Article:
Contributing Authors: Stephanie Yarnell, MD, PhD and Sallie DeGolia, MD, MPH
Overview: Technology has become a part of our everyday lives. Smartphones, tablets, the ever-expanding market of devices make access to the internet easier than ever. We never really seem to be too far from some form of computer or handheld device. It probably comes as no surprise then that worldwide usage of the internet is exploding. But is this a healthy thing? We present here a Facilitator’s Guide for teaching trainees about our ever-increasing interface of technology, with an emphasis on social media. Content-based learning objectives include that the learner will be able to describe: effects of technology on the brain, potential brain changes, possibility of addiction and other negative outcomes, and the potential for benefits from technology. These objectives are assessed via role play exercise with direct observation. As with all sessions in the Neuroscience in the Media module, additional learning objectives include that the learner will: appreciate the relevance of neuroscience to the future of psychiatry; be able to serve as an ambassador of neuroscience and psychiatry (by demonstrating the ability to critique media coverage of our field); and have fun learning about neuroscience!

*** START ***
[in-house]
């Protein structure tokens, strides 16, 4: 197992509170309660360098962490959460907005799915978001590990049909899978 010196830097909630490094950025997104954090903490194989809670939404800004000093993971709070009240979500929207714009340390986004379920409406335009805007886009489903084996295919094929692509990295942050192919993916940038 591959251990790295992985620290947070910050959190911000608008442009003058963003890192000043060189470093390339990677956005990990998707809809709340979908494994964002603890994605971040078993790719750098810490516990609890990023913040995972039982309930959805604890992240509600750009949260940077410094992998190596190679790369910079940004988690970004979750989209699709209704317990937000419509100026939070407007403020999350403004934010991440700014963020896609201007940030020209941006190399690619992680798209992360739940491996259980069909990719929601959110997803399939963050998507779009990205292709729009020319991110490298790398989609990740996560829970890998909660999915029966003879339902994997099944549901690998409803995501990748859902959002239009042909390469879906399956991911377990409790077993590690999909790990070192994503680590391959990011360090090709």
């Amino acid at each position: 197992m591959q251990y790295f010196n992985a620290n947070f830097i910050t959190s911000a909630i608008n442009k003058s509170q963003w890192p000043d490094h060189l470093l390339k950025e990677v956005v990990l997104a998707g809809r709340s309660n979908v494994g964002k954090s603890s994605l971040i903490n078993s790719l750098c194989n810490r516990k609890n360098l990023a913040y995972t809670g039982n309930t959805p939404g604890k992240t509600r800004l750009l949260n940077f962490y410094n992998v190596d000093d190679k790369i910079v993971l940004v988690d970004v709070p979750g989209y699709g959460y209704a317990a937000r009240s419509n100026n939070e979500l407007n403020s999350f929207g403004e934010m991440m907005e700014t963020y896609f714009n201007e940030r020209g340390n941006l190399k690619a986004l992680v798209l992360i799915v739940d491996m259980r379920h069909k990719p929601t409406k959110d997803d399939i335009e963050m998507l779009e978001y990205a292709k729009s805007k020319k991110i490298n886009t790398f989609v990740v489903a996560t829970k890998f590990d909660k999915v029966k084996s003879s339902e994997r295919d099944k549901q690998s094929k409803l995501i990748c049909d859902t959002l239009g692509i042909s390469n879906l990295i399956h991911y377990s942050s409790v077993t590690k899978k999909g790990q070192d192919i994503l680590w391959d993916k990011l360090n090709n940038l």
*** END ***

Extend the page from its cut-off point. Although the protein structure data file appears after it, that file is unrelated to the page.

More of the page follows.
Author Affiliations: Dr. Yarnell is a resident from the Department of Psychiatry at Yale School of Medicine. Dr. DeGolia is a clinical professor, Psychiatry and Behavioral Sciences at Stanfod School of Medicine. David Ross, MD, PhD, Katherine Blackwell, MD, PhD, and Ashley Walker, MD are the Contributing Editors for this publication. The National Neuroscience Curriculum Initiative is a collaborative effort with AADPRT and the American Psychiatric Association (APA) Council on Medical Education and Lifelong Learning and receives support from the NIH (R25 MH10107602S1) ©National Neuroscience Curriculum Initiative.